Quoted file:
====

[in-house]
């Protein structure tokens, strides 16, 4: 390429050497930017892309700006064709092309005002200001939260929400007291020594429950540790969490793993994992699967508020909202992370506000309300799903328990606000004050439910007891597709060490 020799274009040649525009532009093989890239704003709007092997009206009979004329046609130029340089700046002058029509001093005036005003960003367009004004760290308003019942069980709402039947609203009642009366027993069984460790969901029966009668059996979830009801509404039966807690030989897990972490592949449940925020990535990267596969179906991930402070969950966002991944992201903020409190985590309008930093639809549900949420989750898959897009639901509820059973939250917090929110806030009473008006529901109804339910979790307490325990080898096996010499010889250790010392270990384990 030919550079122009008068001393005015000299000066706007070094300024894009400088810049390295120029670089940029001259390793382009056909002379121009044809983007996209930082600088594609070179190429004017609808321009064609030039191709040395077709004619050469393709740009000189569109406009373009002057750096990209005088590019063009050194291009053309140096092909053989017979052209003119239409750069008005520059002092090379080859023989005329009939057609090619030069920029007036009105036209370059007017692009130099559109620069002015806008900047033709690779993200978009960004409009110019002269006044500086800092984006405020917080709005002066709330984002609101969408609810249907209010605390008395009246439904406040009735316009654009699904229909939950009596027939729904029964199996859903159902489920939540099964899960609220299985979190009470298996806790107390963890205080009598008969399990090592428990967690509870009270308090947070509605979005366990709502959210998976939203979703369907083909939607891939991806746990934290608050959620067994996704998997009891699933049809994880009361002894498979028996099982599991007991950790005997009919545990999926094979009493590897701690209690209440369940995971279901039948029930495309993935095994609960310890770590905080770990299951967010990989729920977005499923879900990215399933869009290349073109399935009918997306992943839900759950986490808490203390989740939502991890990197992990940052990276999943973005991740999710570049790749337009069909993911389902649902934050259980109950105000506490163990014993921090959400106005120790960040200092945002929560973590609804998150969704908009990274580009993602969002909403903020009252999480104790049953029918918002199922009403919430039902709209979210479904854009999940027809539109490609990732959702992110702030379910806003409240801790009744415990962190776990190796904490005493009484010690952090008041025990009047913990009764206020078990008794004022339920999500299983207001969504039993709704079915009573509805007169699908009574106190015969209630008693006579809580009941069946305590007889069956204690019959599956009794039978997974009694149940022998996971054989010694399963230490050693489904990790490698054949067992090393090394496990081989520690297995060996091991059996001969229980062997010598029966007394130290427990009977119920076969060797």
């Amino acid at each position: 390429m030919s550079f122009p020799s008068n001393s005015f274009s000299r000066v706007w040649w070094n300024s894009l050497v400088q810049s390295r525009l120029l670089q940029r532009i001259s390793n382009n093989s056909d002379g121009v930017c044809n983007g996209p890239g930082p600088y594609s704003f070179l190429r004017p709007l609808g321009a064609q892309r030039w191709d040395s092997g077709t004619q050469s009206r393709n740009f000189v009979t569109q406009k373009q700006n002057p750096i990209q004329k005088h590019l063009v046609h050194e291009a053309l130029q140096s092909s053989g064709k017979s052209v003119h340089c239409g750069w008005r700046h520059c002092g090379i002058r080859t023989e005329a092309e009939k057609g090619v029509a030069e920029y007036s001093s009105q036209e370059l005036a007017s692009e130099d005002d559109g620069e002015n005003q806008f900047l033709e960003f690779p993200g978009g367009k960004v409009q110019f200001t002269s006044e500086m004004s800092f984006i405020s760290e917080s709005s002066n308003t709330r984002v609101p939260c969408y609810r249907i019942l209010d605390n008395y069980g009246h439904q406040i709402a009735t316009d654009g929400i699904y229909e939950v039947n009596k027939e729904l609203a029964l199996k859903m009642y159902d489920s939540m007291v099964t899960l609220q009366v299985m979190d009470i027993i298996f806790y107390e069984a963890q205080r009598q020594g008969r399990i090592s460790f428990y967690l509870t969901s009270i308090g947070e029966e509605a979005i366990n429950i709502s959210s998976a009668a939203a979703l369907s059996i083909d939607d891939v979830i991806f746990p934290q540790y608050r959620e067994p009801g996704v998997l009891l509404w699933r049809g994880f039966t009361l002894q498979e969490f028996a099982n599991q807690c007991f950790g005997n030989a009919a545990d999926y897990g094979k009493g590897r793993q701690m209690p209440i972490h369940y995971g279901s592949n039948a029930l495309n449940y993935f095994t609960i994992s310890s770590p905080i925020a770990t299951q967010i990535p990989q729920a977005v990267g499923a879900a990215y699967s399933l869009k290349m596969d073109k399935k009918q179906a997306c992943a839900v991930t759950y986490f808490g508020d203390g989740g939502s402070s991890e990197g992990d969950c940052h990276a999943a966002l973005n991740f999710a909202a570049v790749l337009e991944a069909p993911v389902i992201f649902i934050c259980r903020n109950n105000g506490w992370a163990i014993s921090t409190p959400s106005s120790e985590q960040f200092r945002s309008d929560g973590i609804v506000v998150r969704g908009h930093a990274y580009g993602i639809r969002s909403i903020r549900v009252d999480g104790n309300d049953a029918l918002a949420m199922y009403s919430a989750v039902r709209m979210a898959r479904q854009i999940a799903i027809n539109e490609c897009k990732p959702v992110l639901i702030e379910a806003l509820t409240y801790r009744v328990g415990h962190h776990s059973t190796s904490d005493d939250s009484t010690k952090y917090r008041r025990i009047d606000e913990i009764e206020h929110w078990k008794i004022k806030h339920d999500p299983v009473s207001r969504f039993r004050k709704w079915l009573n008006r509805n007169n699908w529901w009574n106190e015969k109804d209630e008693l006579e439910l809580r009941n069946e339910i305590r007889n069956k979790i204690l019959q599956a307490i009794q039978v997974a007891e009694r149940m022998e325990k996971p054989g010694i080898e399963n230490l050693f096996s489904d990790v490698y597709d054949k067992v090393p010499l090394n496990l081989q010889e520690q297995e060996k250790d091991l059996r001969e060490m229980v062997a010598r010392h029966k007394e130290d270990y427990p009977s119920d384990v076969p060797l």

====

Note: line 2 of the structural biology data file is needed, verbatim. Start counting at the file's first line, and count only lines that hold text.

């Protein structure tokens, strides 16, 4: 390429050497930017892309700006064709092309005002200001939260929400007291020594429950540790969490793993994992699967508020909202992370506000309300799903328990606000004050439910007891597709060490 020799274009040649525009532009093989890239704003709007092997009206009979004329046609130029340089700046002058029509001093005036005003960003367009004004760290308003019942069980709402039947609203009642009366027993069984460790969901029966009668059996979830009801509404039966807690030989897990972490592949449940925020990535990267596969179906991930402070969950966002991944992201903020409190985590309008930093639809549900949420989750898959897009639901509820059973939250917090929110806030009473008006529901109804339910979790307490325990080898096996010499010889250790010392270990384990 030919550079122009008068001393005015000299000066706007070094300024894009400088810049390295120029670089940029001259390793382009056909002379121009044809983007996209930082600088594609070179190429004017609808321009064609030039191709040395077709004619050469393709740009000189569109406009373009002057750096990209005088590019063009050194291009053309140096092909053989017979052209003119239409750069008005520059002092090379080859023989005329009939057609090619030069920029007036009105036209370059007017692009130099559109620069002015806008900047033709690779993200978009960004409009110019002269006044500086800092984006405020917080709005002066709330984002609101969408609810249907209010605390008395009246439904406040009735316009654009699904229909939950009596027939729904029964199996859903159902489920939540099964899960609220299985979190009470298996806790107390963890205080009598008969399990090592428990967690509870009270308090947070509605979005366990709502959210998976939203979703369907083909939607891939991806746990934290608050959620067994996704998997009891699933049809994880009361002894498979028996099982599991007991950790005997009919545990999926094979009493590897701690209690209440369940995971279901039948029930495309993935095994609960310890770590905080770990299951967010990989729920977005499923879900990215399933869009290349073109399935009918997306992943839900759950986490808490203390989740939502991890990197992990940052990276999943973005991740999710570049790749337009069909993911389902649902934050259980109950105000506490163990014993921090959400106005120790960040200092945002929560973590609804998150969704908009990274580009993602969002909403903020009252999480104790049953029918918002199922009403919430039902709209979210479904854009999940027809539109490609990732959702992110702030379910806003409240801790009744415990962190776990190796904490005493009484010690952090008041025990009047913990009764206020078990008794004022339920999500299983207001969504039993709704079915009573509805007169699908009574106190015969209630008693006579809580009941069946305590007889069956204690019959599956009794039978997974009694149940022998996971054989010694399963230490050693489904990790490698054949067992090393090394496990081989520690297995060996091991059996001969229980062997010598029966007394130290427990009977119920076969060797």